It’s too late for me, but there still might be time to save you.

Having meant to read it for years, I checked out the audiobook for Atonement a couple of months ago from Overdrive. It was beautiful. Even though I was already familiar with the plot thanks to the 2007 film, I was captivated by the characters and lyrical writing. I was also pleased with how quickly the story was moving along.

But then Robbie was in France way too quickly and I started getting suspicious.

I went back to the Overdrive website, and my worst fears were confirmed: I was listening to an abridged version. I never read abridged novels. Never. So I sadly returned the book on principle and figured it would be a few years before I’d be able to start over without being completely bored.


This is what betrayal looks like.

Two weeks later, I had purchased an unabridged audiobook and finished the entire novel from the beginning. I was never even bothered by the repetition. Ian McEwan’s writing is just that good.

Basically, if you’re crazy like me and feel like reading unabridged keeps you on some imaginary intellectual or moral high ground, save yourself some time and avoid the audiobook copy on Overdrive (I still love you with all my heart, Overdrive!). Luckily we have unabridged copies of Atonement as ebooks, on CD, in print, and in a book club set.


You’re welcome, my people.


Atonement is a real thinker of a book (to use the terminology of literary scholars) that left me pondering about individual perceptions, deceit, and restitution. On a life-altering day in 1934, 13-year-old Briony witnesses two private interactions between her older sister Cecilia and family friend Robbie Turner. With a mix of precociousness and immaturity, Briony misinterprets what she sees, ultimately making false accusations that reverberate through numerous lives.

This critically acclaimed novel is one of the most beautiful I’ve read, and I’m happy to share a few tidbits about it today:

  • Atonement was inspired in part by the stories McEwan’s father told about his time as a WWII soldier. Having been gunned down by a German tank on the Continent, the elder McEwan survived, was transported back to England and spent six months in a Liverpool hospital.

  • The author is known for carefully researching before writing his novels and has said, “It is an eerie, intrusive matter, inserting imaginary characters into actual historical events. A certain freedom is suddenly compromised; as one crosses and recrosses the lines between fantasy and the historical record, one feels a weight obligation to strict accuracy. In writing about wartime especially, it seems like a form of respect for the suffering of a generation wrenched from their ordinary lives to be conscripted into a nightmare.”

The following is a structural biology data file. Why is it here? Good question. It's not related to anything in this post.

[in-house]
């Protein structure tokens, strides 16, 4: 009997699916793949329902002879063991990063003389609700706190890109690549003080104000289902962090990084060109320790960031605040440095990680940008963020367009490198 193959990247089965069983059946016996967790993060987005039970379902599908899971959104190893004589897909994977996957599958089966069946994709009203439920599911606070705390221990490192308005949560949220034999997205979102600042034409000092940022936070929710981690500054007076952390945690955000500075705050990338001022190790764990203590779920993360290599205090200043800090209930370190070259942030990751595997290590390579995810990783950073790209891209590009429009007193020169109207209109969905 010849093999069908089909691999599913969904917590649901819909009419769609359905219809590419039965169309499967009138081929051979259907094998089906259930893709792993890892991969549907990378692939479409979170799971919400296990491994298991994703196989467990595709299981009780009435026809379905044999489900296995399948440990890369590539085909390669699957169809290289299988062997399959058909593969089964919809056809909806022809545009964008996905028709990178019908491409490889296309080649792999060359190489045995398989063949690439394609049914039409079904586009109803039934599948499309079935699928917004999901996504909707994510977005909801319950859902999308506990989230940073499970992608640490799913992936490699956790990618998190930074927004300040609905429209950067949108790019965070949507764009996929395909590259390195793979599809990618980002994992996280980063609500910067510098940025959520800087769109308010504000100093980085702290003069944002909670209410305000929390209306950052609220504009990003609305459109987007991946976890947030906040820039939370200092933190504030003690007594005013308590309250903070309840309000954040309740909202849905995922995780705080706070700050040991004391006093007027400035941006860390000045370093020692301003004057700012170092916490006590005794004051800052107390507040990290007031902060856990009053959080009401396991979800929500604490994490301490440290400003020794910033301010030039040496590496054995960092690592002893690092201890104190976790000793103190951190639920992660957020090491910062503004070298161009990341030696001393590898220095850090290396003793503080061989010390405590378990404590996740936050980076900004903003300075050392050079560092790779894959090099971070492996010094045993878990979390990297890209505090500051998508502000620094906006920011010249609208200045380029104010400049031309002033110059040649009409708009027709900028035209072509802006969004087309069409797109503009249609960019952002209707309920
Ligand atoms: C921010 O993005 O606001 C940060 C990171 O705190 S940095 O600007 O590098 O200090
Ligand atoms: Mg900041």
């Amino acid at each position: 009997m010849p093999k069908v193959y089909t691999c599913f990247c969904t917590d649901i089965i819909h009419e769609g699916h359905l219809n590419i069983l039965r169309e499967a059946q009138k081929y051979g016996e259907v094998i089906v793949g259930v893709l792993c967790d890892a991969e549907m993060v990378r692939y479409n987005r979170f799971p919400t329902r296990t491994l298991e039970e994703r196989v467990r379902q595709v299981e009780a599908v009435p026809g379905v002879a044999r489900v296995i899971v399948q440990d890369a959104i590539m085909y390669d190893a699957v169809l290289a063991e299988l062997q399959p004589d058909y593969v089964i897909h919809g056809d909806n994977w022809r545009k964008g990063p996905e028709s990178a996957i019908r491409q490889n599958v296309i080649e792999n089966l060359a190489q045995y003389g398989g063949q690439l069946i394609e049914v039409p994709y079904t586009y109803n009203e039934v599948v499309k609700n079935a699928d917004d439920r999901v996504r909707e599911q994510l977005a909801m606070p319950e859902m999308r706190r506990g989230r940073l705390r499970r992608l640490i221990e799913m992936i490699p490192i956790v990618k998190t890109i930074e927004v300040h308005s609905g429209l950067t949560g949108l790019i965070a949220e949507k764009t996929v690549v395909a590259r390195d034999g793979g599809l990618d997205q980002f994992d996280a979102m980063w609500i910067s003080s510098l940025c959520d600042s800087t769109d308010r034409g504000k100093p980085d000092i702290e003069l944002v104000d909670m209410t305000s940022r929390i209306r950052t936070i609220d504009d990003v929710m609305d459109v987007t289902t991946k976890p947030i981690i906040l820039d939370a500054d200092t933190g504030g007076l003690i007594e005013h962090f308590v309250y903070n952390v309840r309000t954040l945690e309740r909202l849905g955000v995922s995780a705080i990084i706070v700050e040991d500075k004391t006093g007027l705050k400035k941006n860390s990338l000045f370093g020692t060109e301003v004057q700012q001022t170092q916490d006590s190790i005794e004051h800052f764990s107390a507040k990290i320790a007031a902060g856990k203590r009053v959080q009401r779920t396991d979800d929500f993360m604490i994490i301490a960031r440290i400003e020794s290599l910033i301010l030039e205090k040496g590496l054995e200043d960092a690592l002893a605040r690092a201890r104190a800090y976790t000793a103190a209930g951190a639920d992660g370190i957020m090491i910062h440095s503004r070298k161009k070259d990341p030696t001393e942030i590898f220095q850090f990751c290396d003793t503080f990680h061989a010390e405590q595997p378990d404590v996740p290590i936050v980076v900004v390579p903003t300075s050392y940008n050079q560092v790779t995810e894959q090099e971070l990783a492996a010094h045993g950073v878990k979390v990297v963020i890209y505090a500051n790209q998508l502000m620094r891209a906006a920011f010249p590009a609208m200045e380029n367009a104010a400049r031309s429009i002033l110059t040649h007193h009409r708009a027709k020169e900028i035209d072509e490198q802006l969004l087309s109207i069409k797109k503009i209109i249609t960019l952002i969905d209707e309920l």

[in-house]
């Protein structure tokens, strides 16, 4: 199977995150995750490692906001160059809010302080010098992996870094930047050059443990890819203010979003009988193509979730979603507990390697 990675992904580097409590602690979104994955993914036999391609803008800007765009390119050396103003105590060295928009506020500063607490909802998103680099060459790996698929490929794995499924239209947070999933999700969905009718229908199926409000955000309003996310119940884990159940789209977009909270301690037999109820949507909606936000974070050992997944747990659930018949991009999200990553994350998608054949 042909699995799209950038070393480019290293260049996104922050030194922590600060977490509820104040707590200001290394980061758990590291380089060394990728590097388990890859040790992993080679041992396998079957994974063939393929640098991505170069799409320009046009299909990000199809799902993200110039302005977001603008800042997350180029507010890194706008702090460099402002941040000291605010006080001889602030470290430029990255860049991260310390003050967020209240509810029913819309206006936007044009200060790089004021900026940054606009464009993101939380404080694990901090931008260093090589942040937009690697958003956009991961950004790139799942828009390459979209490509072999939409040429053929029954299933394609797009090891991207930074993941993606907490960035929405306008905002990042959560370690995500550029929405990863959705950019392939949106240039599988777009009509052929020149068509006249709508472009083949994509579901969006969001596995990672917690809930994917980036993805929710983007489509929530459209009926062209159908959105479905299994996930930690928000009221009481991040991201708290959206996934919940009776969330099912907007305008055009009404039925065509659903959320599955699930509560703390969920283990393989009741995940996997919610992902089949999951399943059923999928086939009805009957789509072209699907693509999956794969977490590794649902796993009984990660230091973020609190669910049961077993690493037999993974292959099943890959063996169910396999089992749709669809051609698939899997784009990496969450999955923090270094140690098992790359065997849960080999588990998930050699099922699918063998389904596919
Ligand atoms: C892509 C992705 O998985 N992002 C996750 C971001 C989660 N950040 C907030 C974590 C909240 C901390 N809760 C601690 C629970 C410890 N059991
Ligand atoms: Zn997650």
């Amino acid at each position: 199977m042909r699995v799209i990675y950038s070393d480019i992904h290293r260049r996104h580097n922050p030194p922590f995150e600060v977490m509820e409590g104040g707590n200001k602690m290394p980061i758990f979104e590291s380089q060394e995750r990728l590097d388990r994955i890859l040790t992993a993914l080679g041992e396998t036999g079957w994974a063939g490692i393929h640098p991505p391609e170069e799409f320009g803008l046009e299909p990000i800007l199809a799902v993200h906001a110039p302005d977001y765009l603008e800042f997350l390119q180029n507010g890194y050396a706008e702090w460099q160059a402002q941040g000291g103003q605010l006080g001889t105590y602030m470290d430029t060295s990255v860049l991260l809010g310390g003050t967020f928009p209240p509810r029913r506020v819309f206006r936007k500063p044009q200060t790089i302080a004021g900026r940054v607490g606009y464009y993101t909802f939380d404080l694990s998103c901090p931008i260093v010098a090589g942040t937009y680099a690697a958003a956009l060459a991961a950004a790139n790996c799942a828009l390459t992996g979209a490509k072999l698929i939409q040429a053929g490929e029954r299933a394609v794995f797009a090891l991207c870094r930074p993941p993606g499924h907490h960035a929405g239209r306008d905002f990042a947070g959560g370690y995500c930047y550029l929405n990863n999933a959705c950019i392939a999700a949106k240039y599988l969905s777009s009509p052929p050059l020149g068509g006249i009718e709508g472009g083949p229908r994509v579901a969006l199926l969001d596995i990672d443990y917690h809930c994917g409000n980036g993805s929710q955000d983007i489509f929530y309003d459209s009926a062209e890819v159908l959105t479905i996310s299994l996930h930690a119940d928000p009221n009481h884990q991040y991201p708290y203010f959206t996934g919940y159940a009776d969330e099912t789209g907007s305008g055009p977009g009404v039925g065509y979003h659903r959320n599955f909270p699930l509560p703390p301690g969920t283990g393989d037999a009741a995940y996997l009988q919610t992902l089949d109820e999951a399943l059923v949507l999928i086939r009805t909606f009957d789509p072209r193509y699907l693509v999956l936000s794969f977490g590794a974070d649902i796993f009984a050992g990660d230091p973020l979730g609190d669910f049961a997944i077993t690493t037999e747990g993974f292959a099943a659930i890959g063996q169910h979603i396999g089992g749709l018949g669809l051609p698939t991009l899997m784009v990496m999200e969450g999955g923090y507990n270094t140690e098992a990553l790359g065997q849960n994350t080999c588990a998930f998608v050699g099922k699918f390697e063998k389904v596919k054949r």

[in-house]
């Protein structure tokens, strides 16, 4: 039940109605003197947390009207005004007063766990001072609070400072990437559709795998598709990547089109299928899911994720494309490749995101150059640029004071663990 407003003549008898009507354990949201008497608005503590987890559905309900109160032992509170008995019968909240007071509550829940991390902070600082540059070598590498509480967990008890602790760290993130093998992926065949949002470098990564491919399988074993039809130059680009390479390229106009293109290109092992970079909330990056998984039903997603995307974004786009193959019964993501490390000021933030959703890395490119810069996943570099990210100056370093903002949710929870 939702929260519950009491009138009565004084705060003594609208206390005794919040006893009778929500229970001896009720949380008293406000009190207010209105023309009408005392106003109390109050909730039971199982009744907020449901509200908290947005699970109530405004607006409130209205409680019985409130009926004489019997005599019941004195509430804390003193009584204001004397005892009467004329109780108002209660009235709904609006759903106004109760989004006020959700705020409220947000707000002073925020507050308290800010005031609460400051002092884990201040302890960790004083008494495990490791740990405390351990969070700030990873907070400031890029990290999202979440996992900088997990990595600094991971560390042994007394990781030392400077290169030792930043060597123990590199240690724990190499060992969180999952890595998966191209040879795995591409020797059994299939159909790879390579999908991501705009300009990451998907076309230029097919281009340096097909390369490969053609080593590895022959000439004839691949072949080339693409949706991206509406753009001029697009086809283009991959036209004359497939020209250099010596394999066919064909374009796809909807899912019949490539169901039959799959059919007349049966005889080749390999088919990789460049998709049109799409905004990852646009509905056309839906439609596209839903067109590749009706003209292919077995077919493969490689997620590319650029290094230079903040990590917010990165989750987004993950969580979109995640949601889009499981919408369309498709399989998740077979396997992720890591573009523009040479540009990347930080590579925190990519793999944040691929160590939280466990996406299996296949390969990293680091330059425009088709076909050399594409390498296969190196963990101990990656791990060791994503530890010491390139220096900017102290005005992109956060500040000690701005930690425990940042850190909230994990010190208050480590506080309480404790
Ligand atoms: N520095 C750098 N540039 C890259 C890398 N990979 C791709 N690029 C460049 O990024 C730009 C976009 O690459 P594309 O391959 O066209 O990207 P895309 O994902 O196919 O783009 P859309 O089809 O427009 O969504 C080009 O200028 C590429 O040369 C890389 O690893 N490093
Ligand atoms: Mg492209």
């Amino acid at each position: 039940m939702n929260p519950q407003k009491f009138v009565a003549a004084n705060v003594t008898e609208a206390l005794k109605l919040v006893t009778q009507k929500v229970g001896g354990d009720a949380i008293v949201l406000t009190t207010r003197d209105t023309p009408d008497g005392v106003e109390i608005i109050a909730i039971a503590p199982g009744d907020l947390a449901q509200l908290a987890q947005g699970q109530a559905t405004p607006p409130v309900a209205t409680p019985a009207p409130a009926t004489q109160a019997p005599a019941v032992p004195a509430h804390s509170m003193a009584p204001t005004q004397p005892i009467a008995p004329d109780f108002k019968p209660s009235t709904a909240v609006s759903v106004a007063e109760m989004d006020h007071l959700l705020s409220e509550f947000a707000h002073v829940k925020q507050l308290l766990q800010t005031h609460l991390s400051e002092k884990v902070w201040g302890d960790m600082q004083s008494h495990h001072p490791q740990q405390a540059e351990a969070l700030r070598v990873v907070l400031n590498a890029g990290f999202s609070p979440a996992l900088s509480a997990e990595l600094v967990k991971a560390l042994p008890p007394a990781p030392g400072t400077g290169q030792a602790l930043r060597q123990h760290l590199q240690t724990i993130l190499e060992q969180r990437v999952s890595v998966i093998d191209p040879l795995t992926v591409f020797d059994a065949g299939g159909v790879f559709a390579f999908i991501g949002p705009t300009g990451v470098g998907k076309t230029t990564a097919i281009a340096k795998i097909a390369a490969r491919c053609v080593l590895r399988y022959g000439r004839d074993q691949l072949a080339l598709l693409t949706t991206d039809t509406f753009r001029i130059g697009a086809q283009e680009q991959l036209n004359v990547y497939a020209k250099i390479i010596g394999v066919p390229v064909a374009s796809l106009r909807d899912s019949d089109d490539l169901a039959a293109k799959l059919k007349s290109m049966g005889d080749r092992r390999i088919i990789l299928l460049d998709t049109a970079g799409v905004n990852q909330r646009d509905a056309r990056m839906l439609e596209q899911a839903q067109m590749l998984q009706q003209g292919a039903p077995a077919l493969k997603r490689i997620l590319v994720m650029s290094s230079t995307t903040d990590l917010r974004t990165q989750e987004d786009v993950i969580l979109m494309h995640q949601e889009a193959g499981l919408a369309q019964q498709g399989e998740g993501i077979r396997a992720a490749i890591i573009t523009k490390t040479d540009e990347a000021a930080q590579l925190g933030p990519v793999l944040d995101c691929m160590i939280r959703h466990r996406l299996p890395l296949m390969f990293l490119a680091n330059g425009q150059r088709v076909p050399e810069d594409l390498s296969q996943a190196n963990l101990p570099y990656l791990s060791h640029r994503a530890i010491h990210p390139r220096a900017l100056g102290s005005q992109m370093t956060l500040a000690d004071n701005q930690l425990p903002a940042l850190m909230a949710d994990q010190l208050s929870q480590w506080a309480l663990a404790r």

• In the acknowledgements, McEwan thanked Lucilla Andrews for her autobiography, No Time for Romance, which described her experiences as a war nurse and helped inform his novel. Readers later accused McEwan of plagiarizing her work, which he denied, though he again acknowledged his debt to her book. Famous authors including John Updike, Zadie Smith, and Margaret Atwood defended him.


    Romance. Ain’t nobody got time for that.

  • Though he occasionally uses humor in his works, McEwan remains committed to serious themes, saying, “I hate comic novels; it’s like being wrestled to the ground and being tickled, being forced to laugh.”

  • He has even been dubbed Ian Macabre due to the dark nature of his works.

  • Shockingly, Atonement was originally conceived as “a science fiction story set two or three centuries in the future.” I have a hard time picturing this.


    Luckily there’s an internet for that.

  • In the critically acclaimed 2007 film adaptation of the novel, Keira Knightley was initially considered for the role of 18-year-old Briony before being cast as Cecilia (eventually the role went to Ramola Garai).

  • Twelve-year-old Saoirse Ronan played 13-year-old Briony, ultimately becoming the seventh youngest person ever nominated for best supporting actress.


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